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Alam Ara – India’s first Talkie Film (Sound Film)

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On March 14th, 1931 at Majestic Cinema in Bombay (Mumbai), people went crazy over a film’s release  causing such frenzy and stampede that

the police had to be summoned to control the massive crowd. Why wouldn’t they? For the film ‘Alam Ara’ directed by Ardeshir Irani was the first Talkie Film (Sound Film) of Indian Cinema.

Besides being the first talkie, Alam Ara is also credited with the first song of Indian Cinema, ‘Dil de khuda ke naam par’, sung by Wazir Mohammed Khan who played a fakir in the film. The film also marked the beginning of filmi music in Indian Cinema – something that continues to be the highlight of Indian films till date.

Rani Zubeida, who acted in 36 silent films, played the female lead in ‘Alam Aara’ becoming India’s first talkie actress. The star cast of ‘Alam Ara’ included the legendary Prithviraj Kapoor and L.V. Prasad.

Since there were no soundproof studios available at the time, the shooting of ‘Alam Aara’was done mostly at night, to avoid daytime noises, with microphones hidden near the actors.

The film is a love story between a prince and a gypsy girl, based on a Parsi play written by Joseph David. The story is about the king of Kumarapur’s two queens, both of whom are childless. A fakir’s prediction that the good queen Navbahar will bear a son comes true, eliciting the intense jealousy of the wicked queen Dilbahar. Dilbahar, in revenge, attempts to have an affair with General Adil, chief of the army but the latter spurns her. In retaliation she has him imprisoned. Adil’s wife dies giving birth to Alam Ara (Zubeida) who grows up in a gypsy camp. One night she goes to the palace in search of her father, when a charm aroud her neck reveals her true identity. There she meets the young prince (Vithal) and they fall in love. In the end, Adil is released, Dilbahar punished and the lovers married.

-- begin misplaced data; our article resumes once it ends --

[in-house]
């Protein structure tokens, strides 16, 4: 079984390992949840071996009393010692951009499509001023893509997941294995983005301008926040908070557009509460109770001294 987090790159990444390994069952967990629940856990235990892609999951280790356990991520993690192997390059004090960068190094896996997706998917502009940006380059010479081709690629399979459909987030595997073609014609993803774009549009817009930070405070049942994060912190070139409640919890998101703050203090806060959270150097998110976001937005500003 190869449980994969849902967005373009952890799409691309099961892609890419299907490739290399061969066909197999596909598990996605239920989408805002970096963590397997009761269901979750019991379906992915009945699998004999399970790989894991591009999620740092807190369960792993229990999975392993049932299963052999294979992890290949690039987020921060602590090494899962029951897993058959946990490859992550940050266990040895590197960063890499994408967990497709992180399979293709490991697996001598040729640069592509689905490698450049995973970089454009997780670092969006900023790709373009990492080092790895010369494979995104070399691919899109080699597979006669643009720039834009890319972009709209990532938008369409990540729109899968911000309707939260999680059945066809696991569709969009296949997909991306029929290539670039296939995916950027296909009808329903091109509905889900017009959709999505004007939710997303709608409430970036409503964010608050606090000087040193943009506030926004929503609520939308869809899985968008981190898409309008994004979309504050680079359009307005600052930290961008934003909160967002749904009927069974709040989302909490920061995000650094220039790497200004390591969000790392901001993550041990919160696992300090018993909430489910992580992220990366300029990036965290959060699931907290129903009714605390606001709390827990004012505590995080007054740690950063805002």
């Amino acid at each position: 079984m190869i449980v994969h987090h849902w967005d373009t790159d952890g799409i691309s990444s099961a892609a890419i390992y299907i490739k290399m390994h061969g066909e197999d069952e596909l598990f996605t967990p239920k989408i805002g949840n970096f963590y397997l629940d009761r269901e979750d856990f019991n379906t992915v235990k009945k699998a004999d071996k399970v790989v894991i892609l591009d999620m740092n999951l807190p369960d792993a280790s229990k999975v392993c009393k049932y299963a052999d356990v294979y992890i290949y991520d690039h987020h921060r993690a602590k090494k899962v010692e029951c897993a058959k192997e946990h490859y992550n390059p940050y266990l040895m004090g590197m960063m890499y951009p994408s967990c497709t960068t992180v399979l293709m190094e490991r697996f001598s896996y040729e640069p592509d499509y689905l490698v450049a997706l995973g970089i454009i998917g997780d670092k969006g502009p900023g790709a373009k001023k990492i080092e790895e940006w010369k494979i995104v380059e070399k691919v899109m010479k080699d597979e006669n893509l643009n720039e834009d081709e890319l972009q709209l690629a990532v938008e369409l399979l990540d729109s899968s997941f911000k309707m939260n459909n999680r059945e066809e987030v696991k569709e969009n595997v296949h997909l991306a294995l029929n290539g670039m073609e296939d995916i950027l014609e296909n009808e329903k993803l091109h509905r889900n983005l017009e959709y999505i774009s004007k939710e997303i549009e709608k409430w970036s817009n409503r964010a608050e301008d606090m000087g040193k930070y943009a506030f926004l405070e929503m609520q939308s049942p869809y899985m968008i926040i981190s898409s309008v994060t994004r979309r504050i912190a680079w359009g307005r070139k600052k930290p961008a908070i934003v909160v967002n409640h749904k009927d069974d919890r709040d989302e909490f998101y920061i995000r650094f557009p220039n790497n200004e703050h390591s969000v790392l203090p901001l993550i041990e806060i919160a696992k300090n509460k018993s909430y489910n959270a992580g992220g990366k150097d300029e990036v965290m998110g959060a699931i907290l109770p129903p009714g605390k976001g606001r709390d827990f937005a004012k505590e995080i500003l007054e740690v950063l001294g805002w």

The talkies era silenced a whole generation of artists, film-makers and technicians. Many studios unable to switch over to sound closed down; Anglo-Indians who did not speak fluent Hindi or Urdu were the worst hit. Those who could not sing were also hit as there was no playback and direct recording meant artistes had to sing their own songs.

India’s first talkie film seems destined to stay silent forever as there is no known copy of the film today. The National Archives of India says that they do not possess a print and couldn’t locate one as far back as 1967.Only photographs of the movie are with the National Archives of India.